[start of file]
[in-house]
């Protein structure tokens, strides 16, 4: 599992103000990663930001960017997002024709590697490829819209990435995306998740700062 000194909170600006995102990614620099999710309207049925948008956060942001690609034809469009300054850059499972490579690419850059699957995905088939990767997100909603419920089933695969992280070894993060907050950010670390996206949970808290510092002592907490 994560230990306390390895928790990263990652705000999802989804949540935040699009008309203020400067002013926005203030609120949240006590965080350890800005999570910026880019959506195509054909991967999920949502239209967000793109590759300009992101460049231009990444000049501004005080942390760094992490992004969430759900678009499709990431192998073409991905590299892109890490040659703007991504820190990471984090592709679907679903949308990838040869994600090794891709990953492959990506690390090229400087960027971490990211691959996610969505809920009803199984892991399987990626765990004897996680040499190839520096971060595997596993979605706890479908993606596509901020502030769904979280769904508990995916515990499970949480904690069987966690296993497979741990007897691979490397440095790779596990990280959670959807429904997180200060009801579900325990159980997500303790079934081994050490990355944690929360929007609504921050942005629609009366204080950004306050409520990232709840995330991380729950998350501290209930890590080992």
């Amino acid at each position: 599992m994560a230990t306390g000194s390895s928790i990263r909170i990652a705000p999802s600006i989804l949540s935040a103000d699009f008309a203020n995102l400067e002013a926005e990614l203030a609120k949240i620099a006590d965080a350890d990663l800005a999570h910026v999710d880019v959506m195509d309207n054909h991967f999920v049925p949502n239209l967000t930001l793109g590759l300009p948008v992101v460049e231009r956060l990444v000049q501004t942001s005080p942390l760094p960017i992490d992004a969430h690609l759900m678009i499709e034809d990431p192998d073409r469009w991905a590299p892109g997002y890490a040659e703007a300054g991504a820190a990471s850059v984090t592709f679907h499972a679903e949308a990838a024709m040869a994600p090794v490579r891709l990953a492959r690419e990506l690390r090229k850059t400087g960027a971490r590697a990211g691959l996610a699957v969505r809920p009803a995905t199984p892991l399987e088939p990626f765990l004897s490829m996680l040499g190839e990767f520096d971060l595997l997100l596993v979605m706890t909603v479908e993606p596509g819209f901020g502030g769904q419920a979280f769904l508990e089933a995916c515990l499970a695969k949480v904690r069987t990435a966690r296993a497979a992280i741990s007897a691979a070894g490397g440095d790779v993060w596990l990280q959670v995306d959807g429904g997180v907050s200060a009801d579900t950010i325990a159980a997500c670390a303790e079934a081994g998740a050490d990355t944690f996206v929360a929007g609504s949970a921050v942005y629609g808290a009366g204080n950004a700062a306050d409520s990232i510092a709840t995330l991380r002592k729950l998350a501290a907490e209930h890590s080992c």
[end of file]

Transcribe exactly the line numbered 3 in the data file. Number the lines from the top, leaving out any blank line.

């Amino acid at each position: 599992m994560a230990t306390g000194s390895s928790i990263r909170i990652a705000p999802s600006i989804l949540s935040a103000d699009f008309a203020n995102l400067e002013a926005e990614l203030a609120k949240i620099a006590d965080a350890d990663l800005a999570h910026v999710d880019v959506m195509d309207n054909h991967f999920v049925p949502n239209l967000t930001l793109g590759l300009p948008v992101v460049e231009r956060l990444v000049q501004t942001s005080p942390l760094p960017i992490d992004a969430h690609l759900m678009i499709e034809d990431p192998d073409r469009w991905a590299p892109g997002y890490a040659e703007a300054g991504a820190a990471s850059v984090t592709f679907h499972a679903e949308a990838a024709m040869a994600p090794v490579r891709l990953a492959r690419e990506l690390r090229k850059t400087g960027a971490r590697a990211g691959l996610a699957v969505r809920p009803a995905t199984p892991l399987e088939p990626f765990l004897s490829m996680l040499g190839e990767f520096d971060l595997l997100l596993v979605m706890t909603v479908e993606p596509g819209f901020g502030g769904q419920a979280f769904l508990e089933a995916c515990l499970a695969k949480v904690r069987t990435a966690r296993a497979a992280i741990s007897a691979a070894g490397g440095d790779v993060w596990l990280q959670v995306d959807g429904g997180v907050s200060a009801d579900t950010i325990a159980a997500c670390a303790e079934a081994g998740a050490d990355t944690f996206v929360a929007g609504s949970a921050v942005y629609g808290a009366g204080n950004a700062a306050d409520s990232i510092a709840t995330l991380r002592k729950l998350a501290a907490e209930h890590s080992c």